What happens when someone is Hired to get even or Fired to get even?

Recruitment is one of the most important factors when it comes to putting your organization into a position where it can compete, and be successful. Getting the right people into the right positions is crucial, and if done correctly, sets your organization up for success.

Conversely however, if a company’s recruitment policy is carried out poorly, or individuals within that company are not held to account, then you are going to have issues – and serious issues, not very far down the line. Here we deal with perhaps the worst instance of how recruitment can go very wrong.

Revenge hiring: what is it?

In a nutshell revenge hiring is where someone in the business hires an individual merely to get one over – or to get revenge – on someone else in the same organization or used to be. Incredible though it sounds this goes on, and it goes on a lot more than you would ever guess.

Under the wide umbrella of revenge hiring, the motivation is often different in each case, but the one constant is that the underlying reason for the hire is not solely for the benefit of the business, but the individual doing the hiring.  Here is how it looks

  • The re-hiring of a fired employee: This is where an employee is fired by one manager, only to be re-hired by another manager.
  • The roadblock hiring: In order to block a high calibre individual from climbing the ladder, a manager hires someone to fill a newly created additional layer.
  • The upper hand hiring: This happens when the CEO goes against your advice and hires someone you don’t believe is capable of doing the job.
  • The HR vs. the business hiring: This occurs when the business decides to hire their pre-selected candidate instead of following the correct HR practices.

The cause and effect

Whatever way you look at it, revenge hiring is bad news not only for the organization, but more often for those being hired as well. If not checked, it will spread and eat away at your organization like a cancer.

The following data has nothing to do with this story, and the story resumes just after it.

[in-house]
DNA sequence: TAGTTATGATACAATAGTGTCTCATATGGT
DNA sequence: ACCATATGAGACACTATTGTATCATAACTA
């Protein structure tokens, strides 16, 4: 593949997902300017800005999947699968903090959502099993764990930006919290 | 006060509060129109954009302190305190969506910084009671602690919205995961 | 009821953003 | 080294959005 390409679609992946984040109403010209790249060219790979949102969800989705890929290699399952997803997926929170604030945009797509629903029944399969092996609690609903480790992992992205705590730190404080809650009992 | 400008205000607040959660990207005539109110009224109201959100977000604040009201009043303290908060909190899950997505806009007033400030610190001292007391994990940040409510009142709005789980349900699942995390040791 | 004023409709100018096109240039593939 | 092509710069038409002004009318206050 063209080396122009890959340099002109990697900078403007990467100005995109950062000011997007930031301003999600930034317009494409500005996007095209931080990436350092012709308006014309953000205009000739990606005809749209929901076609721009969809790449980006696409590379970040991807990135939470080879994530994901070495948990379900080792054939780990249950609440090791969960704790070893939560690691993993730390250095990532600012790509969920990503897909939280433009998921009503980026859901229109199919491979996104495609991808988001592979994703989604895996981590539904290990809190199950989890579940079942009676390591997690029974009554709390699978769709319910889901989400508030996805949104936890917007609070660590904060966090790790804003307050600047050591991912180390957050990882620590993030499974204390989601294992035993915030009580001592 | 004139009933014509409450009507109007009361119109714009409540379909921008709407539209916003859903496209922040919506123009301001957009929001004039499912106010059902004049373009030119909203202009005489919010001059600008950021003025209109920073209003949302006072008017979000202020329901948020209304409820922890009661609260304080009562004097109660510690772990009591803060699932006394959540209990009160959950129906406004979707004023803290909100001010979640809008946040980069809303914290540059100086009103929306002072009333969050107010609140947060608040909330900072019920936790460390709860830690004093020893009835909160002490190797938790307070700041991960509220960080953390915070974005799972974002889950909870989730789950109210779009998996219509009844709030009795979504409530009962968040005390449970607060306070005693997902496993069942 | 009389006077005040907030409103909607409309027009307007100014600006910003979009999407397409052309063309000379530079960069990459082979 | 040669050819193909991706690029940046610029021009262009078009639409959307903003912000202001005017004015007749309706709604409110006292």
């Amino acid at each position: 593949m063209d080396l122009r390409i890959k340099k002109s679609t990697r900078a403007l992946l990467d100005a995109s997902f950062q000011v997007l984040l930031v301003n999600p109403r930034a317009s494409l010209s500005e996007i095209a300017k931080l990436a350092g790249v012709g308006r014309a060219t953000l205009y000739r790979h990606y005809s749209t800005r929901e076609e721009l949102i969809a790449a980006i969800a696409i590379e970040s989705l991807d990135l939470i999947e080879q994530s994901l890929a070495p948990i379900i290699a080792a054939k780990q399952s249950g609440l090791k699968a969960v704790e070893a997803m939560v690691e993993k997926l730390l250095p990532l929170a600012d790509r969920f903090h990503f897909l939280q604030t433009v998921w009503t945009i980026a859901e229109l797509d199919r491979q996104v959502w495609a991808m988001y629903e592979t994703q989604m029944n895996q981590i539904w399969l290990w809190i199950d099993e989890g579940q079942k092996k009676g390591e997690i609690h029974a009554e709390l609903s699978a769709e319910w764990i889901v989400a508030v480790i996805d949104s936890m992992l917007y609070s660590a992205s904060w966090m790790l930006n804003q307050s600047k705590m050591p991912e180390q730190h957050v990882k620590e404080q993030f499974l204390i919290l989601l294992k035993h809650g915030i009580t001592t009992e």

When it is brought to the attention of the hiring manager they will almost always trot out the business reasons behind the decision, but as it is crucial, you have to be firm.

This type hiring strategy puts the organization in a weaker position against its competitors. This is bad news for everyone, from the lowest employee, up to the CEO and the shareholders.

Revenge firing: what is it?

The opposite effect of this type hiring is when someone is fired for revenge:

  • The firing of a hired employee: This occurs when a manager fires an individual who has been hired by another manager.
  • The firing of an ethical employee: This occurs when an employee is fired because he/she refuses to align themselves with corrupt or unethical practices.
  • Firing of “once useful” toxics: This occurs when a manager fires an employee they have used to do their “dirty work”.
  • The boycott firing/scapegoat: This happen when a senior wants to deflect the attention from him or herself, showing that the fired is the one responsible for the present situation.
  • The Firing Resignation: Even though it is seen as a resignation, but actually it is hidden under a top manager’s desire of firing.

Like its sibling, revenge firing is an incredibly destructive practice that needs to be stamped out as soon as it becomes evident it has taken place. Not only is your organization depriving itself of potentially talented individuals, but you are wide open to tribunals and legal action.

Ensuring the correct hiring, dismissal policies and procedures are in place and are always followed is a great way to ensure you are in compliance.

Remember in the end it is about hiring the best and the brightest.

About the author: Sharoq Almalki, an Employee Engagement expert, author and public speaker.

Dr. Sharoq Almalki is a distinguished HR practitioner in the Middle East, specializes in Change Management, Performance Management, Employee Engagement Management, and Talent Management. Dr. Almalki is an Executive Management Member who has promoted policies conductive to the best interests of employees and the organization.

Early 2015, Dr. Almalki won the “100 Most Talented Global HR Leaders” Award, while in 2013, she won the “Young HR Professional Award” at the HR Summit and Expo 2013 in Dubai. She was also the winner of the Qatar Business Women Award for her outstanding efforts in the area of Future Goals and Financial Performance. Currently she is a member of the Golden Key International Honor Society – the world’s largest honor society recognizing and encouraging scholastic achievement and excellence from all academic disciplines as well as a Fellow of the Gulf Talent Advisory Board and Fellowship of the Chartered Management Institute.